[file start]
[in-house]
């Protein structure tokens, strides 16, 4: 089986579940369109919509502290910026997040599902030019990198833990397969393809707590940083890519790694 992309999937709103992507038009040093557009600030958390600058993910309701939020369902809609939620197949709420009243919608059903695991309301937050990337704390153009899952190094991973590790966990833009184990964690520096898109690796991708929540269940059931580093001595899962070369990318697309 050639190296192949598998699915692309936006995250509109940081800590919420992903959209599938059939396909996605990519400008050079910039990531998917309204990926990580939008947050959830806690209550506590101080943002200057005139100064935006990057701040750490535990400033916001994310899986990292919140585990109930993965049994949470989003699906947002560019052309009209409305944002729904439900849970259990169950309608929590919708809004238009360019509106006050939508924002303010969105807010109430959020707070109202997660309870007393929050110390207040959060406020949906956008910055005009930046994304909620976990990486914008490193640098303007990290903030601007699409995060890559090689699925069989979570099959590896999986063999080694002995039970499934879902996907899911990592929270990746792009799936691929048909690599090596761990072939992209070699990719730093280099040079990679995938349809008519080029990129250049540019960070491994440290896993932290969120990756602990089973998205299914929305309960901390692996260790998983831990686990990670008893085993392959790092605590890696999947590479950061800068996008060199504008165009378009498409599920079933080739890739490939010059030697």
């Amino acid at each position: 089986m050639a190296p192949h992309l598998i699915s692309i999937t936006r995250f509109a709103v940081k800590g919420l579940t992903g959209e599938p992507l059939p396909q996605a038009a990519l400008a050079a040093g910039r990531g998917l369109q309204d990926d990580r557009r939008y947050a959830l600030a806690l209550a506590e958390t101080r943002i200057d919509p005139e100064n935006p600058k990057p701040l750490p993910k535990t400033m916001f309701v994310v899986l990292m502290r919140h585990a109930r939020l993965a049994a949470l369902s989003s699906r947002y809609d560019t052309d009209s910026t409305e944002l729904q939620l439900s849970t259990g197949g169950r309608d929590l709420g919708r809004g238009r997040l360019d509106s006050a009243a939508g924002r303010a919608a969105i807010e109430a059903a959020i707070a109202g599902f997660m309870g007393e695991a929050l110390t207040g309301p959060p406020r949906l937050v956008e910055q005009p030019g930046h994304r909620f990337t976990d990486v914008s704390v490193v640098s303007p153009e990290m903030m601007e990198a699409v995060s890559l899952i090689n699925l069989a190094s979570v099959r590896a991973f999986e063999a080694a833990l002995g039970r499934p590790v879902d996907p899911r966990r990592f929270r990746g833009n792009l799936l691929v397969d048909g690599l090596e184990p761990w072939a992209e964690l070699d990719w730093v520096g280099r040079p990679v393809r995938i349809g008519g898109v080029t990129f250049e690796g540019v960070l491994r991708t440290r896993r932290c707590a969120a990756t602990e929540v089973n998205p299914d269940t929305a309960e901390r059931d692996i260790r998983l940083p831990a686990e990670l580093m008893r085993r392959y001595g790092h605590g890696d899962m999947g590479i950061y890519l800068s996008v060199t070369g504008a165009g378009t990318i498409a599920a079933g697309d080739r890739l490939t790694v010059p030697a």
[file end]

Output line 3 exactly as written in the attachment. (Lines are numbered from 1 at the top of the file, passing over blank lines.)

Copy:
């Amino acid at each position: 089986m050639a190296p192949h992309l598998i699915s692309i999937t936006r995250f509109a709103v940081k800590g919420l579940t992903g959209e599938p992507l059939p396909q996605a038009a990519l400008a050079a040093g910039r990531g998917l369109q309204d990926d990580r557009r939008y947050a959830l600030a806690l209550a506590e958390t101080r943002i200057d919509p005139e100064n935006p600058k990057p701040l750490p993910k535990t400033m916001f309701v994310v899986l990292m502290r919140h585990a109930r939020l993965a049994a949470l369902s989003s699906r947002y809609d560019t052309d009209s910026t409305e944002l729904q939620l439900s849970t259990g197949g169950r309608d929590l709420g919708r809004g238009r997040l360019d509106s006050a009243a939508g924002r303010a919608a969105i807010e109430a059903a959020i707070a109202g599902f997660m309870g007393e695991a929050l110390t207040g309301p959060p406020r949906l937050v956008e910055q005009p030019g930046h994304r909620f990337t976990d990486v914008s704390v490193v640098s303007p153009e990290m903030m601007e990198a699409v995060s890559l899952i090689n699925l069989a190094s979570v099959r590896a991973f999986e063999a080694a833990l002995g039970r499934p590790v879902d996907p899911r966990r990592f929270r990746g833009n792009l799936l691929v397969d048909g690599l090596e184990p761990w072939a992209e964690l070699d990719w730093v520096g280099r040079p990679v393809r995938i349809g008519g898109v080029t990129f250049e690796g540019v960070l491994r991708t440290r896993r932290c707590a969120a990756t602990e929540v089973n998205p299914d269940t929305a309960e901390r059931d692996i260790r998983l940083p831990a686990e990670l580093m008893r085993r392959y001595g790092h605590g890696d899962m999947g590479i950061y890519l800068s996008v060199t070369g504008a165009g378009t990318i498409a599920a079933g697309d080739r890739l490939t790694v010059p030697a």